found their fulfillment. By the offering that he made of his body, once
for all (cf. Heb. 10: 10), Christ Jesus brought about the fullness of
worship in spirit and in truth in the renewal which he wished for his
disciples (cf. Jn. 4:23-24).
12. "In Christ ... the fullness of divine worship has come to us." In
him we have the high priest, taken from among men (cf. Heb. 5:15; 10:
19-21), put to death in the flesh but brought to life in the spirit (cf. 1 Pt.
3:18). As Christ and Lord, he has made out of the new people "a
kingdom of priests for God his Father" (cf. Rv. 1:6; 5:9 10). But before
inaugurating by the shedding of his blood the paschal mystery,
which constitutes the essential element of Christian worship, Christ
wanted to institute the eucharist, the memorial of his death and
resurrection, until he comes again. Here is to be found the fundamental
principle of Christian liturgy and the kernel of its ritual expression.
13. At the moment of his going to his Father, the risen Christ assures
his disciples of his presence and sends them to proclaim the Gospel to
the whole of creation, to make disciples of all nations and baptize them
(cf. Mt. 28:15; Mk. 16:15; Acts 1:8). On the day of Pentecost, the coming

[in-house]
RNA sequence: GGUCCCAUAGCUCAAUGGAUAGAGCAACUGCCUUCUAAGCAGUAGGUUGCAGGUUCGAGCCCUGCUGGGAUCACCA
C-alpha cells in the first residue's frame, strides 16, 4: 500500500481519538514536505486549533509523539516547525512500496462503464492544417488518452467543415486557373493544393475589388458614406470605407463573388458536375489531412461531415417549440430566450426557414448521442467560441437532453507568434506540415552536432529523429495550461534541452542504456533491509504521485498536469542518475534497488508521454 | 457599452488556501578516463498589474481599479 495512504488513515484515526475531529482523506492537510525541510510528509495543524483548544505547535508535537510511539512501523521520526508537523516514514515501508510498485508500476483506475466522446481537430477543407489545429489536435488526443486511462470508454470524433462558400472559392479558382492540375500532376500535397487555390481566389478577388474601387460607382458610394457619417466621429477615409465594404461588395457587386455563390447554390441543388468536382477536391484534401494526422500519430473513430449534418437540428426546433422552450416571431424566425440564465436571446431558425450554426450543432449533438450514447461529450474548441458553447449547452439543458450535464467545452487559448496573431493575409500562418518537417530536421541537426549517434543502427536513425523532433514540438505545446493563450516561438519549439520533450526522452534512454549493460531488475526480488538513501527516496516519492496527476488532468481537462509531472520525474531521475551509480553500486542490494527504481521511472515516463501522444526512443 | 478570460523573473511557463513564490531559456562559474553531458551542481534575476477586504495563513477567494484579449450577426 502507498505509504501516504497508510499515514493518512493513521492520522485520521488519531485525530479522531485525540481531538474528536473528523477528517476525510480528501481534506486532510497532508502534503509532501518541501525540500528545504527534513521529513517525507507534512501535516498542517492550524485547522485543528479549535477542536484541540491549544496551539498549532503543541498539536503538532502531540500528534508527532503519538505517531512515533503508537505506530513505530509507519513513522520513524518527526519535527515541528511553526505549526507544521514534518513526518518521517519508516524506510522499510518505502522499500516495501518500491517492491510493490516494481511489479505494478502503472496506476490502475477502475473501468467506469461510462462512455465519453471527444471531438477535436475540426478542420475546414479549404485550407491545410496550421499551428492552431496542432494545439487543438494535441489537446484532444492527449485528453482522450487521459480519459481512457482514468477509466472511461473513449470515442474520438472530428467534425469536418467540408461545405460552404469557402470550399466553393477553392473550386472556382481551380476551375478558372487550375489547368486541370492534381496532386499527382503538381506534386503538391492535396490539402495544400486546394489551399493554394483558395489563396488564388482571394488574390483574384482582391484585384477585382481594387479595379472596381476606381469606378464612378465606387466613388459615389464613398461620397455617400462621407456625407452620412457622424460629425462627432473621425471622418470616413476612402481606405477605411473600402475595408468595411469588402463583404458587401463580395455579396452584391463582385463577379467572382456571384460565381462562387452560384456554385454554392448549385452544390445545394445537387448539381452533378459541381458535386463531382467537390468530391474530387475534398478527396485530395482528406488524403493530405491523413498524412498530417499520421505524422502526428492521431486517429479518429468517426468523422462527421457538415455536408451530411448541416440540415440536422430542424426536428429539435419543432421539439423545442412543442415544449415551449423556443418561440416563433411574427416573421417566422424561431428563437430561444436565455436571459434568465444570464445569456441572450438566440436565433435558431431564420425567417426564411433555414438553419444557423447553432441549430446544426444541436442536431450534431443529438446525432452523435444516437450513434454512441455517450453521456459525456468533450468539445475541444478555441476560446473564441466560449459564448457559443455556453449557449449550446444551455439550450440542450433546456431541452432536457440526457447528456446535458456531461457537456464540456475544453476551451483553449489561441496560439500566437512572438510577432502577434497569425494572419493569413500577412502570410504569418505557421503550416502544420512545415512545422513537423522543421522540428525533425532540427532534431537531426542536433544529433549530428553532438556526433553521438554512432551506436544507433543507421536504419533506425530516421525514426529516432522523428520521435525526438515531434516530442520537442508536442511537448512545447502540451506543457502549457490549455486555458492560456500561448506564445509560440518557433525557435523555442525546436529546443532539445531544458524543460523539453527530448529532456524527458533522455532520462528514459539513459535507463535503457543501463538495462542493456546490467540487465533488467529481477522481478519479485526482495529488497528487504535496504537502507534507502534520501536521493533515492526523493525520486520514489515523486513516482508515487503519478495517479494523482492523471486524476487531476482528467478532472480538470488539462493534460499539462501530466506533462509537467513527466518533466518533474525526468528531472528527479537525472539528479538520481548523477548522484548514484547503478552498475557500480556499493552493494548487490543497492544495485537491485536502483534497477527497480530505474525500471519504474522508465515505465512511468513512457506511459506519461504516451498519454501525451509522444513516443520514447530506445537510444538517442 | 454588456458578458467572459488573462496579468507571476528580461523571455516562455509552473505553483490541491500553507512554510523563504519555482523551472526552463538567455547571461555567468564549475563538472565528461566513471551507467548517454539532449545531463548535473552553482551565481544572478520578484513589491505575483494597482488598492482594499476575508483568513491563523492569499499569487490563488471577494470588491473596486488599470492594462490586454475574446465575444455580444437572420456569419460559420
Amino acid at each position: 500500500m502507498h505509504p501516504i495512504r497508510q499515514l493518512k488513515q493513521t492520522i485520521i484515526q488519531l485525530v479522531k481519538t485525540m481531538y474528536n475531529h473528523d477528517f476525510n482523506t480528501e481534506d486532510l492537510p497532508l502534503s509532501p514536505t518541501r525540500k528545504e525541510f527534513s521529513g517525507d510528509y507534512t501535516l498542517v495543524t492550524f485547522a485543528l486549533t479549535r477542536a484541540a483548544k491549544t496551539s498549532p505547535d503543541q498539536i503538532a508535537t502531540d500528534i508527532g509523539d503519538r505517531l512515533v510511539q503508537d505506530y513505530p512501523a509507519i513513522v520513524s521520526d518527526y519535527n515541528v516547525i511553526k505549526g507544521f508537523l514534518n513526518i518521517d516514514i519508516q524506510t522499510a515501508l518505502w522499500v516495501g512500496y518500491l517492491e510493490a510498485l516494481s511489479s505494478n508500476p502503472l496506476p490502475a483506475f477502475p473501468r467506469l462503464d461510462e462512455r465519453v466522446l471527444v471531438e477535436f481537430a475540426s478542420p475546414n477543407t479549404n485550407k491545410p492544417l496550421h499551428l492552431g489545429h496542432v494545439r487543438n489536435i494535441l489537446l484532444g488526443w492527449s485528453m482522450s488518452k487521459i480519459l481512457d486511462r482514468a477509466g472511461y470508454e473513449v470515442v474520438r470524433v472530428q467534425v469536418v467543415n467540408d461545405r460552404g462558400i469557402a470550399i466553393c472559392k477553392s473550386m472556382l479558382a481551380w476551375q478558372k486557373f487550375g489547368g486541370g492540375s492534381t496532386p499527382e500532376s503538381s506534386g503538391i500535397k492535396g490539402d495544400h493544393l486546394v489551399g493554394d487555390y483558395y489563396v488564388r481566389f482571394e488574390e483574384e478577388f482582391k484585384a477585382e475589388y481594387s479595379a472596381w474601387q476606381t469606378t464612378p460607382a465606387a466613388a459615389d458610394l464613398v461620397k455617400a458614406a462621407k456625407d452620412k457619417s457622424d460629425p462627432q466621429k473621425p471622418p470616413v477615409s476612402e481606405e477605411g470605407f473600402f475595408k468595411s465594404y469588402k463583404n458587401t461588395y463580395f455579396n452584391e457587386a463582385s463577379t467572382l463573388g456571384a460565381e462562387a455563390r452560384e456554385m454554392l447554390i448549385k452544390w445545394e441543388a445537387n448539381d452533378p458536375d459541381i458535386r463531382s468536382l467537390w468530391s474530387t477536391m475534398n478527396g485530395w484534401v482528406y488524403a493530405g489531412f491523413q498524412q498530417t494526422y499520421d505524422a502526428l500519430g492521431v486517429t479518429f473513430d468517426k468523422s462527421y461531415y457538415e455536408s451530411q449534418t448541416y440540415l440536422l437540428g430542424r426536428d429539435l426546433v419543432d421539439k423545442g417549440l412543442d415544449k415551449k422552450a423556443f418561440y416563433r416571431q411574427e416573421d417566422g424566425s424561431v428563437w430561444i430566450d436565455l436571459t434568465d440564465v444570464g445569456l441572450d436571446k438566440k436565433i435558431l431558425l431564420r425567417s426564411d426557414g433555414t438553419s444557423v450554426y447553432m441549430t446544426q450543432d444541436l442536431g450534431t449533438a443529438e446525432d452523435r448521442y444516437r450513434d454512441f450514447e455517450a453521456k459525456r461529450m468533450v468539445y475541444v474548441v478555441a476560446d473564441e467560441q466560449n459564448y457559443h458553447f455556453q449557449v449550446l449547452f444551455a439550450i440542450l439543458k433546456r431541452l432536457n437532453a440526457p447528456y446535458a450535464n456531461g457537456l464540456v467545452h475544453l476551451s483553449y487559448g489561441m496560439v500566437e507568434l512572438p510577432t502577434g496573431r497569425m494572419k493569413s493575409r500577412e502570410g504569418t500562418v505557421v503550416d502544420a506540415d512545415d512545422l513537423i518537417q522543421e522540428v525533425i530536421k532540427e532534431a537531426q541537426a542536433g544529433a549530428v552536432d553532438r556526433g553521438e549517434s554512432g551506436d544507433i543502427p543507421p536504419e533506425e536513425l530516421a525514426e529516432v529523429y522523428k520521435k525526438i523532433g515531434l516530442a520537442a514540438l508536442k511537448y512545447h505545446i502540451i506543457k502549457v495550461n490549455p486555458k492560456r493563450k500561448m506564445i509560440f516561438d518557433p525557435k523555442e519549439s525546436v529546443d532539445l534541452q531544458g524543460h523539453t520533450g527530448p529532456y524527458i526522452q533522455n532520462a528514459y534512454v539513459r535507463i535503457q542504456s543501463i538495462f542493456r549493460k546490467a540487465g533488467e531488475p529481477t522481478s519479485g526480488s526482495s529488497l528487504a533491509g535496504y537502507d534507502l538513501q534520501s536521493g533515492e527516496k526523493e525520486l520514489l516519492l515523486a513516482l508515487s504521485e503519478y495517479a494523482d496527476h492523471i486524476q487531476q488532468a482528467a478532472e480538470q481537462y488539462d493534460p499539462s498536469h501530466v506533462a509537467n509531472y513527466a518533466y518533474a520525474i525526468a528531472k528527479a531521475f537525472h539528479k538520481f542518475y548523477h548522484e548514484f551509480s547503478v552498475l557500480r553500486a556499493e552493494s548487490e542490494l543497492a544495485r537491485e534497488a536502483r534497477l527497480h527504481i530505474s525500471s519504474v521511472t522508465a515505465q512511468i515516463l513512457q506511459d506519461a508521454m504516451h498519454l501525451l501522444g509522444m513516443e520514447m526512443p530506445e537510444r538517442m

of the Holy Spirit created a new community within the human race,
uniting all in spite of the differences of language, which were a sign of
division (cf. Acts 2:1-11). Henceforth the wonders of God will be made
known to people of every language and culture (cf. Acts 10:44-48).
Those redeemed by the blood of the Lamb and united in fraternal
communion (cf. Acts 2:42) are called from "every tribe, language,
people and nation" (cf. Rv. 5:9).
14. Faith in Christ offers to all nations the possibility of being
beneficiaries of the promise and of sharing in the heritage of the people
of the covenant (cf. Eph. 3:6), without renouncing their culture. Under
the inspiration of the Holy Spirit, following the example of St. Peter (cf.
Acts 10), St. Paul opened the doors of the church, not keeping the
Gospel within the restrictions of the Mosaic law but keeping what he
himself had received of the tradition which came from the Lord (cf. 1
Cor. 11:23). Thus, from the beginning, the church did not demand of
converts who were uncircumcised "anything beyond what was
necessary" according to the decision of the apostolic assembly of
Jerusalem (cf. Acts 15:28).
15. In gathering together to break the bread on the first day of the